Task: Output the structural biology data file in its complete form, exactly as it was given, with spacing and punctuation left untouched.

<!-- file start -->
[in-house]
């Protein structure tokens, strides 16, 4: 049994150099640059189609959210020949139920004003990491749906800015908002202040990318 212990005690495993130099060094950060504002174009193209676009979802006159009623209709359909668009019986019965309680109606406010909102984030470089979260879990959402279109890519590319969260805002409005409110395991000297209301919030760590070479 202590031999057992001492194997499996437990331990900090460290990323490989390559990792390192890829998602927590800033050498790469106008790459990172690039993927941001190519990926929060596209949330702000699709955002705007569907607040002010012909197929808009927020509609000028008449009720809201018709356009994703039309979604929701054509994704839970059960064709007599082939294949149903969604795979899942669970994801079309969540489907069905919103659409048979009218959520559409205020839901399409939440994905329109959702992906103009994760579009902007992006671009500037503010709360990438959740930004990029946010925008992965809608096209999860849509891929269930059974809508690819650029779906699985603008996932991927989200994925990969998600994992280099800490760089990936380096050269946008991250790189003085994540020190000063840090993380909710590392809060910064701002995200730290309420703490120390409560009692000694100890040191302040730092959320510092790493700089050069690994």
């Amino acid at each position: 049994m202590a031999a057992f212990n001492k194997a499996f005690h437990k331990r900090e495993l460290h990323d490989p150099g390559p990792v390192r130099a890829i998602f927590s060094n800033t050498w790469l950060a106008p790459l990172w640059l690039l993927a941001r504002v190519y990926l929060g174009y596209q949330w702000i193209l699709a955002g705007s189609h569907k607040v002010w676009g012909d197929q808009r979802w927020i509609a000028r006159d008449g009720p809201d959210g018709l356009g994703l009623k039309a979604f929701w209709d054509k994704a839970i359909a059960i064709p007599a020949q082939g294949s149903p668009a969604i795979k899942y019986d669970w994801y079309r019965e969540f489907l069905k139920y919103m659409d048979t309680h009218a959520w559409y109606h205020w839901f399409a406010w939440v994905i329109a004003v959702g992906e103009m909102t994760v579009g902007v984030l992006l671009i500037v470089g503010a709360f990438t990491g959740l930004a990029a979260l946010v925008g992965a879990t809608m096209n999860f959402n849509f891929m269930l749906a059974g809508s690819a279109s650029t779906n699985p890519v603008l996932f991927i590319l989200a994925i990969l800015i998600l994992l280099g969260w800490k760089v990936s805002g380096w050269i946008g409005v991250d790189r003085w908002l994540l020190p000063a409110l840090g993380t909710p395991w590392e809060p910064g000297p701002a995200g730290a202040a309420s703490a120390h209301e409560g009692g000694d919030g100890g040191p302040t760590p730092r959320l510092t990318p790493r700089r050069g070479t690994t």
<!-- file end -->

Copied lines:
[in-house]
């Protein structure tokens, strides 16, 4: 049994150099640059189609959210020949139920004003990491749906800015908002202040990318 212990005690495993130099060094950060504002174009193209676009979802006159009623209709359909668009019986019965309680109606406010909102984030470089979260879990959402279109890519590319969260805002409005409110395991000297209301919030760590070479 202590031999057992001492194997499996437990331990900090460290990323490989390559990792390192890829998602927590800033050498790469106008790459990172690039993927941001190519990926929060596209949330702000699709955002705007569907607040002010012909197929808009927020509609000028008449009720809201018709356009994703039309979604929701054509994704839970059960064709007599082939294949149903969604795979899942669970994801079309969540489907069905919103659409048979009218959520559409205020839901399409939440994905329109959702992906103009994760579009902007992006671009500037503010709360990438959740930004990029946010925008992965809608096209999860849509891929269930059974809508690819650029779906699985603008996932991927989200994925990969998600994992280099800490760089990936380096050269946008991250790189003085994540020190000063840090993380909710590392809060910064701002995200730290309420703490120390409560009692000694100890040191302040730092959320510092790493700089050069690994």
């Amino acid at each position: 049994m202590a031999a057992f212990n001492k194997a499996f005690h437990k331990r900090e495993l460290h990323d490989p150099g390559p990792v390192r130099a890829i998602f927590s060094n800033t050498w790469l950060a106008p790459l990172w640059l690039l993927a941001r504002v190519y990926l929060g174009y596209q949330w702000i193209l699709a955002g705007s189609h569907k607040v002010w676009g012909d197929q808009r979802w927020i509609a000028r006159d008449g009720p809201d959210g018709l356009g994703l009623k039309a979604f929701w209709d054509k994704a839970i359909a059960i064709p007599a020949q082939g294949s149903p668009a969604i795979k899942y019986d669970w994801y079309r019965e969540f489907l069905k139920y919103m659409d048979t309680h009218a959520w559409y109606h205020w839901f399409a406010w939440v994905i329109a004003v959702g992906e103009m909102t994760v579009g902007v984030l992006l671009i500037v470089g503010a709360f990438t990491g959740l930004a990029a979260l946010v925008g992965a879990t809608m096209n999860f959402n849509f891929m269930l749906a059974g809508s690819a279109s650029t779906n699985p890519v603008l996932f991927i590319l989200a994925i990969l800015i998600l994992l280099g969260w800490k760089v990936s805002g380096w050269i946008g409005v991250d790189r003085w908002l994540l020190p000063a409110l840090g993380t909710p395991w590392e809060p910064g000297p701002a995200g730290a202040a309420s703490a120390h209301e409560g009692g000694d919030g100890g040191p302040t760590p730092r959320l510092t990318p790493r700089r050069g070479t690994t």